A reflection of our impact on the world of training.
The fitness industry is worth over $36 billion and continues to grow. The days of home workouts with Jane Fonda and Schwarzenegger on Venice Beach have turned to the digital age where influencers have the power to reach millions, and where misinformation is rampant. Unlike the 80's when home workouts began a new trendy revolution of exercise, modern grasp of health and fitness has made multifaceted issues more mainstream. This includes diversity in the fitness industry, healthier perceptions on body image, and addressing accessibility.
When I launched Project Green Beard two years ago, it was a leap of faith after letting the concept brew for years. The goal was to create a company that fostered a strong community of people who would realize our underlying humanity in seeking better overall health and happiness. As a strength and conditioning coach, I felt a responsibility to counter false information, to better serve those seeking fitness advice, and to create a space where inspirational stories coming from all walks of life could be represented.
As we make our way into the second year as a company, we've partnered with Bay Area Wilderness Training and Bay Area Bike Project to start by supporting change locally. Accessibility within the fitness industry points to financial barriers, equipment availability (for different body types, different hair styles, etc.), adaptability, and physical barriers (i.e., public transportation, neighborhoods that are more secluded, scheduling conflicts with fitness classes). Though it may be overwhelming to address the topics all at once as coaches, trainers, or practitioners, it is imperative to examine how we can raise the standard of our work.
What can we do as individuals to make the fitness industry one that supports health equity? How can companies reflect these changes for future generations?
Diet fads and shiny exercise moves might seem attractive to the general population. I can think of a handful of friends who have participated in juice cleanses, intermittent fasting, obscure diets, or followed a variation of "get a big booty with this ten minute workout" videos. I can also confidently say that it's easy to be boring in explaining the science of what does and doesn't work. (Hot take: getting fit and staying fit is actually a relatively boring thing to do and involves consistency.)
These are issues that have been addressed for years. Take two popular examples: the keto diet and intermittent fasting (covered by popular sources). Ketogenic diets weren't really made for the average person to use, it's intent was for people with epilepsy and chronic disease. Intermittent fasting has been used for people who are prediabetic, not truly intended to be a fad (and if you're working out while fasted, that's another rabbit hole about properly fueling up). We might know the one week juice cleanse or the six weeks of crazy intense workouts isn't sustainable but it doesn't stop us from doing something crazy. What interests me is how to make the boring details of health and fitness interesting to the average human.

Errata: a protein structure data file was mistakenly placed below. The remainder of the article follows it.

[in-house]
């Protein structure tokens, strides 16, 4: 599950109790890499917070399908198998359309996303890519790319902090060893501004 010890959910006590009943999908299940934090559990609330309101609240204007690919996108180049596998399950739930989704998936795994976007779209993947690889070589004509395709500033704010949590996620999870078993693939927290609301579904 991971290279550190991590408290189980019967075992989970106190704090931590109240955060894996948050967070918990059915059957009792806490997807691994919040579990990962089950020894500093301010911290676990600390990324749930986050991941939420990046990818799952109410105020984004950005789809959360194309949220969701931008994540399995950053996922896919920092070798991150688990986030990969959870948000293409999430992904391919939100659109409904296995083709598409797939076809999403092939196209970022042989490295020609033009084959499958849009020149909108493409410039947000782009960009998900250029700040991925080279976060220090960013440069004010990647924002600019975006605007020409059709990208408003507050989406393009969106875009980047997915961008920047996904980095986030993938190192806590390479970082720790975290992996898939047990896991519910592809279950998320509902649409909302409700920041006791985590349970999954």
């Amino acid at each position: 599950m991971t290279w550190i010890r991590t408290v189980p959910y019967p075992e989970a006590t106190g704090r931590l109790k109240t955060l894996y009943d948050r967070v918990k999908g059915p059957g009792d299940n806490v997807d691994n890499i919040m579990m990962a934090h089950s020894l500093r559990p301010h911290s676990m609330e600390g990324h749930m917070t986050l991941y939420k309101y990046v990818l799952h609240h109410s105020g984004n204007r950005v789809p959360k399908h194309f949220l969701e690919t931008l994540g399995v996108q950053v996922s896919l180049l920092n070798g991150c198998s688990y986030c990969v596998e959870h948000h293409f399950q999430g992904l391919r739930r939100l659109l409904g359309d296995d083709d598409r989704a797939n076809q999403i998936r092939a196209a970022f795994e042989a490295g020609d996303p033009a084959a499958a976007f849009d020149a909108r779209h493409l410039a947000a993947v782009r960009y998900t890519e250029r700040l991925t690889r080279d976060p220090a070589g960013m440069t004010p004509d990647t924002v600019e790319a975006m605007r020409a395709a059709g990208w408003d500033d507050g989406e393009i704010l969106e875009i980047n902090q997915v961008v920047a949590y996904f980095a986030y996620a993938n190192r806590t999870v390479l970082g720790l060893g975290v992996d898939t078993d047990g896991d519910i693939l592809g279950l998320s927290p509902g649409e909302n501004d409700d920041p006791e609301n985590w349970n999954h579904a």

How can I make you view your health as a shiny fun thing? Because, believe it or not, your pursuit of good health is beautiful and interesting and inspiring.
A short internship at a DI Bay Area university where the strength and conditioning (performance team) staff valued equitable spaces for female coaches to rise in the industry gave me hope that the future holds space for much more than the classic toxic gym culture. Not only are these leading universities asking for well qualified staffing (minimum requirement of the NSCA-CSCS, a reputable S&C certification with a strong science and evidence-based backbone), the student athletes are receptive to learning foundational movement practices in the weight room and applying them in sport. Still, this only represents a small population that is highly invested in physical performance.
In the real world, many folks do not feel represented in both the healthcare and fitness industries. Building upon my foundation to better serve athletes and folks hitting the gym was a good first step, and in the coming months completing my Pregnancy and Postpartum Certification will help me serve a largely neglected population who hears some variation of "go on a 30 minute walk daily to stay healthy" tossed around as a solution to their fitness goals. (Hot take part two! If you're planning on having a baby, are pregnant, or are a new momma out there: trust me, there is much more you can do for your health and it doesn't have to be a polarizing "go on a walk" or "let's powerlift". There is a happy medium.)
The takeaway is that there is so much we can do as personal trainers and strength coaches to draw a higher standard for the industry. We can empower women to lift weights and lift heavy. We can applaud folks who enjoy daily walks outside. We can celebrate getting more people into outdoor spaces where they can experience the rejuvenating power of nature. We can be in awe of the powerlifters and 5k fun runners, the moms who lift their kid up onto the monkey bars and the kids who find joy in adaptive sports, and the men who don't judge and the folks near and far between.
I hope that I've created a company that can reflect a positive change in how we perceive fitness and strive towards better overall health, and that this message resonates with folks out there who feel this in their core. Fitness is too narrowly defined in what we see day to day and in research behind the scenes. Good health is for everyone. This is how we are all connected. We're just getting started. This is Project Green Beard.
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Founder, Project Green Beard
UCSC Banana Slug